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152 responses to “*Special Event* | #RRSciFiMonth : LIVE Author Q&A with #YAFantasy writer C.A. Gray {author of the Piercing the Veil series}

  1. royalsocialmedia

    Well, sadly I must depart! Need to go get dinner ready. It’s almost 7 and I have no idea what I’m going to cook for myself and the husband tonight! :-/

    It’s been such a blast chatting with you ladies! As always, you are an amazing host, Ms. Jorie! Thanks for going ABOVE AND BEYOND!!!

    C.A. Gray: you totally rock! But you knew that… So happy to see so many people discovering your amazing work. Still high-fiving myself for requesting your book on NetGalley this past summer. That site brought your awesome self into my life!

    Can’t wait to hear what’s next!

    Have a great evening, ladies!!!


    • Thank you for organising this wicked sweet event, Ms Bauer! I truly appreciate being able to bring live author events to my blog where readers can interact directly with the writer! :) I am going back over the conversation(s) that are below and am truly amazed! The event had a rocky start, sure (with the tech woes on the plugin for comments!) — but wow! I was able to meet new visitors to my blog & we were able to create a hearty breadth of dialogue for readers who are curious about the publishing industry as much as how to be brave whilst navigating the waters as a debut novelist!

      Love what I am doing — I truly love being a book blogger, book cheerleader, & joyful tweeter! I will always support authors in any capacity that I can and be the light that shines a focus on their works! Especially when I find writers like Ms Gray who truly up the level of what a story can become within a series! She is one wicked stellar, Indie writer! :)

      Ooh, wow!? That is how you two met!? And, from there you remembered me at some point and the circle was extended. I am blessed truly and I am so happy this event took up to the cosmos! I had on Hearts of Space ( in the background and it was ONE INCREDIBLY brilliant night!

      IF you are reading this comment thread after the EVENT please continue to add your Questions, Comments, & other Curious Notes to the comments section. I will be informing Ms Gray when new comments arrive & therefore your comments will be replied too as soon as time allows. Thank you for your patience if you arrived on Monday & found a tech glitch removing the ability to post a comment.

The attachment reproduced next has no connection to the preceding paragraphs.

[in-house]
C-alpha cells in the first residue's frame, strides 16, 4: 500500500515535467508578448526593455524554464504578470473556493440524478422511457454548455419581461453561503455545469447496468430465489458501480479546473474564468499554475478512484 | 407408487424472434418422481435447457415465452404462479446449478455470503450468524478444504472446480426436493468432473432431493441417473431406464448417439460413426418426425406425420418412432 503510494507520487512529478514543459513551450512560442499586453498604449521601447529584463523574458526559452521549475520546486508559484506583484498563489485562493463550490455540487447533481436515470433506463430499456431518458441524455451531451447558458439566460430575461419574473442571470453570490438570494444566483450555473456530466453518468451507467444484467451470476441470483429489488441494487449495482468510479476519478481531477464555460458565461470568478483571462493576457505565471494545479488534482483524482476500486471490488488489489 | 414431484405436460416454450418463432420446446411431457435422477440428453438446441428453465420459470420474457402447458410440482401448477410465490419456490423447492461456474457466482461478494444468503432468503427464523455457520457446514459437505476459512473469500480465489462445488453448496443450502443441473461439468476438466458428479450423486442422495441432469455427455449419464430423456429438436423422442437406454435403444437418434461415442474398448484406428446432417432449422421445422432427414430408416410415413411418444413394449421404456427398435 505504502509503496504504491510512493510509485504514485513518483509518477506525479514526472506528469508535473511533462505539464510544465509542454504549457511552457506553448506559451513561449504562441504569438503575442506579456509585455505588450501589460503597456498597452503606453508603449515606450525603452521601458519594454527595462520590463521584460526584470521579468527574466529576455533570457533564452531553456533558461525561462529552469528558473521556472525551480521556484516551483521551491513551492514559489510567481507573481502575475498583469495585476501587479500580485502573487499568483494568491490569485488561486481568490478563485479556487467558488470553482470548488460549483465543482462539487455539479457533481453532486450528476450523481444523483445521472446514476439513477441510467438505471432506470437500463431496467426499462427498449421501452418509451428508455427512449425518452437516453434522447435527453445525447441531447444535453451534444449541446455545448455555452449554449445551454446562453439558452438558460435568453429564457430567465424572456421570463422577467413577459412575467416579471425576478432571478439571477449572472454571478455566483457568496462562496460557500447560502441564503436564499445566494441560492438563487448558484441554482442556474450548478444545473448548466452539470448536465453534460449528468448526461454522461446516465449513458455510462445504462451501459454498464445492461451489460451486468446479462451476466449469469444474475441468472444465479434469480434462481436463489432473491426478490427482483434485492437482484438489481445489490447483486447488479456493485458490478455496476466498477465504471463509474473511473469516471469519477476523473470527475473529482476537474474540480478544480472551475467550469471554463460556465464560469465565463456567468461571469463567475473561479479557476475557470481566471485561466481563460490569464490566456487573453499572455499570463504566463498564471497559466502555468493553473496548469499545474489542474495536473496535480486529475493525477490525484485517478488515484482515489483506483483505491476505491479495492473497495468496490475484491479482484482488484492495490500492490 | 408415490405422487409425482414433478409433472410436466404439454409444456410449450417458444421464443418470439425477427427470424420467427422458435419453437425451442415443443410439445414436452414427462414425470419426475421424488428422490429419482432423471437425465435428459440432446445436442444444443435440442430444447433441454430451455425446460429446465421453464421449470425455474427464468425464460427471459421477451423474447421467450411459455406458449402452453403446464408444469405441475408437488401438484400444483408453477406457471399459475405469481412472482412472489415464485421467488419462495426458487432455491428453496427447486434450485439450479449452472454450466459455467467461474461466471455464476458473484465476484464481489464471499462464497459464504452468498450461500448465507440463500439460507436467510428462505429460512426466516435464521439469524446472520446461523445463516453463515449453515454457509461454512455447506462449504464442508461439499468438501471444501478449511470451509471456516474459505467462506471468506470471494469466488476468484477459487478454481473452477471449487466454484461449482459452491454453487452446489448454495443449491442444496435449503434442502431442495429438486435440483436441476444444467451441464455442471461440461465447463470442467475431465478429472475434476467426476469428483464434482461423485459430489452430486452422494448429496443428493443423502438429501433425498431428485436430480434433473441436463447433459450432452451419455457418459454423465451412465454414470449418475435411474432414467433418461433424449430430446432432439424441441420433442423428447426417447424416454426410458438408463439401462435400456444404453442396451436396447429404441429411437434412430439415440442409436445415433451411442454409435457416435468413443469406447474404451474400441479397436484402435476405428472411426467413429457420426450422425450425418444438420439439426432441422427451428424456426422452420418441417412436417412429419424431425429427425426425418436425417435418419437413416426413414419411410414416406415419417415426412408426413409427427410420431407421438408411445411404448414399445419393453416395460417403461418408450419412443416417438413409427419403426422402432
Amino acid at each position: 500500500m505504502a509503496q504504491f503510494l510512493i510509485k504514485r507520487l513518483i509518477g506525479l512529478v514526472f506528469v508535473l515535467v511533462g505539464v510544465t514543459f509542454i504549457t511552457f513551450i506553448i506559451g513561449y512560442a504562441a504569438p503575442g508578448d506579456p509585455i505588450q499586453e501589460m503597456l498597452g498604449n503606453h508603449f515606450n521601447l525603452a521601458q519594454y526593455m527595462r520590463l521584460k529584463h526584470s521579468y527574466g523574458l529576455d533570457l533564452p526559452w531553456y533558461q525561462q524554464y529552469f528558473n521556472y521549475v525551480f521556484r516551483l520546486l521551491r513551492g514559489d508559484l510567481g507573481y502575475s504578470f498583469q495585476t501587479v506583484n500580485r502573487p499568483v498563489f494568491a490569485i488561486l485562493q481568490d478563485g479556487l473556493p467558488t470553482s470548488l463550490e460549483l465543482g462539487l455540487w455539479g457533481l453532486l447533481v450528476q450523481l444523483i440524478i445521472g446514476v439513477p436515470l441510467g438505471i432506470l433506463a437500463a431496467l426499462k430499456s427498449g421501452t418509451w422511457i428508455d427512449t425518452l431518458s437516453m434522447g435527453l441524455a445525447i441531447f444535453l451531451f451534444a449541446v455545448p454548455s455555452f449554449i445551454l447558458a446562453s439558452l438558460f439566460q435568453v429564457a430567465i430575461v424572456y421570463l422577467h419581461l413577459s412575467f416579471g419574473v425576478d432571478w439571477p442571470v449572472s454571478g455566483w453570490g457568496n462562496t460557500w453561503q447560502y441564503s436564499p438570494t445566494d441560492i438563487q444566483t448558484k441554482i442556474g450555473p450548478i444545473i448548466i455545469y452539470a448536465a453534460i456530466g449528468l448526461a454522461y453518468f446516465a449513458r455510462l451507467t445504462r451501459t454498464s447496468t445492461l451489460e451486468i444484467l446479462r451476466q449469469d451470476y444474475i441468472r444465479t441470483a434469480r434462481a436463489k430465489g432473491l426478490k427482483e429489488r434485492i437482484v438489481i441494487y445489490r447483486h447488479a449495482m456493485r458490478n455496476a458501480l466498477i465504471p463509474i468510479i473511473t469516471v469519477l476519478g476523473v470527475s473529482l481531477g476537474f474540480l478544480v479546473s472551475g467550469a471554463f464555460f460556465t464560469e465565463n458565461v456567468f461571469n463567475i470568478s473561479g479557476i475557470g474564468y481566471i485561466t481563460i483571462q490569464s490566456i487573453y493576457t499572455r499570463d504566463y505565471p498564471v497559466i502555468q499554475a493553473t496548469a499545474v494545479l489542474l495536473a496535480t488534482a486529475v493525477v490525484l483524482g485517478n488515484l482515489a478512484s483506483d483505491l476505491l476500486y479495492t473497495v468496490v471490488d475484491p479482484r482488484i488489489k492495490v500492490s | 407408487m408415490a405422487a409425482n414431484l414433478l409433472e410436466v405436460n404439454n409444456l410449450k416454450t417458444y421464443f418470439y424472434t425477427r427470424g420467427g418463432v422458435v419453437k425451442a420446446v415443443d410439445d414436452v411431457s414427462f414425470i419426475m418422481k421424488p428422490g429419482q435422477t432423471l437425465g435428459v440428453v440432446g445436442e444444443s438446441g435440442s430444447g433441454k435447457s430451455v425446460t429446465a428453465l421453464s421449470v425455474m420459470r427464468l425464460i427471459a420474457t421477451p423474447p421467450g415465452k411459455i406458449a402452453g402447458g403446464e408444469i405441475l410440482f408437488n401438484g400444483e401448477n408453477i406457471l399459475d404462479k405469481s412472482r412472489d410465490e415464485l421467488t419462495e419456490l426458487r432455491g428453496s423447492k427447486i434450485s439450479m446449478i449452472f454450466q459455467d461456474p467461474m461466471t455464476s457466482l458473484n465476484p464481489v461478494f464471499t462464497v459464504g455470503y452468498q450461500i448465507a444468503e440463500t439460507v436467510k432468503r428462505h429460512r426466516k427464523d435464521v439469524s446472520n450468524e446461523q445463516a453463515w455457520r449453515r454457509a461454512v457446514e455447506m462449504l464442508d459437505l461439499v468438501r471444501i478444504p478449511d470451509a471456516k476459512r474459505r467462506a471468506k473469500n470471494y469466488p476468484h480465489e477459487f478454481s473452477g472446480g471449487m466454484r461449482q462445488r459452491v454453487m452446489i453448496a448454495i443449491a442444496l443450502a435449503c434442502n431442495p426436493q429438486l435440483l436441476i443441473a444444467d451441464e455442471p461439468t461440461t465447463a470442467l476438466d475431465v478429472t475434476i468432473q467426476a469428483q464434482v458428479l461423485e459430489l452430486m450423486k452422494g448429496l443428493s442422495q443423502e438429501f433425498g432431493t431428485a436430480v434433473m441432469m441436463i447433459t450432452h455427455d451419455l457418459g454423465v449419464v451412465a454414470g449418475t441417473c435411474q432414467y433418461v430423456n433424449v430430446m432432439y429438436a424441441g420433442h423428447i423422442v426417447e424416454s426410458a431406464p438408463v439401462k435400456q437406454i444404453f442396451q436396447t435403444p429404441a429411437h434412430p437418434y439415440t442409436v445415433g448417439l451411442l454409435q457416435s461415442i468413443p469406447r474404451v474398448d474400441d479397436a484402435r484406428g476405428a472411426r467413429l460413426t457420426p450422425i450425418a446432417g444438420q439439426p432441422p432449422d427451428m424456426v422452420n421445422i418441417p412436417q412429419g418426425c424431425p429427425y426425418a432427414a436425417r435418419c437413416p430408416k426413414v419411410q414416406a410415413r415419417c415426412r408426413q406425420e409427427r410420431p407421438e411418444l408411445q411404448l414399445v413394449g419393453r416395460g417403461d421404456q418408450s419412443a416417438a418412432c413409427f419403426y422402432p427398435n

• royalsocialmedia

        You were the fantastic, ring-leader Jorie! Thank YOU! :) Looking forward to your thoughts on the remainder of the series… keep me posted.

        That is, indeed. CA is a very smart lady. She emailed me to thank me for my review via NetGalley and offered me the second book in the series. We got to chatting and eventually found some great ways to work together.

        In my review of her first novel I mentioned how skeptical I was because it was on auto-approval and IMO a fair amount of the autos turn out to be sub-par. Turns out CA was just tired of getting the NetGalley notifications for approvals. So she decided to open it up to the entirety of NetGalley. Seriously glad I discovered this gem and formed such a wonderful relationship!

  2. royalsocialmedia

    Sorry if this posts twice–wanted to separate it from the reply threads above…

    Hope this is cool to ask… but what made you decide to go the Indie route versus traditional publishing?

    • no prob at all! I actually got a few publishing contracts, but the terms were abysmal in all but one, which I signed. Then when I got on board with them, they suddenly started treating me very poorly. They wanted to rewrite my whole MS. I got some advice from another bestselling indie author that I should get out if I could, and a long series of events suddenly made it possible. I was absolutely thrilled – but had it happened any other way, I think I still would have had too much ‘ego’ to go indie. So I’m glad it happened the way it did!

      • royalsocialmedia

        Moving this convo up here to this thread!

        It’s sad how often I hear that story of the big bad publisher… Such a relief that Indie authors have the opportunities they have now thanks to the internet. Glad you were able to get out and go your own route. I honestly can’t imagine your story being told any other way!

        Do you think you’ll continue the Indie route or will you try to find an agent or publisher in the future?

        • I’ve debated that myself. I have an agent that told me to query her with the next series but wasn’t interested in picking one up that was already published. I may go looking around, or query her again… or I may just publish and see what happens. But if I signed somewhere again, it would have to be with a big enough publisher that they could pick up the marketing for me and get me into bookstores. That’s mostly what I’d need from them, I think. That and (crossing fingers!!!) foreign translation and movie rights negotiations. (Hey, dream big, right??)

          • royalsocialmedia

            So much yes! You might as well see what your options are. I would LOVE to see your work on the big screen. :)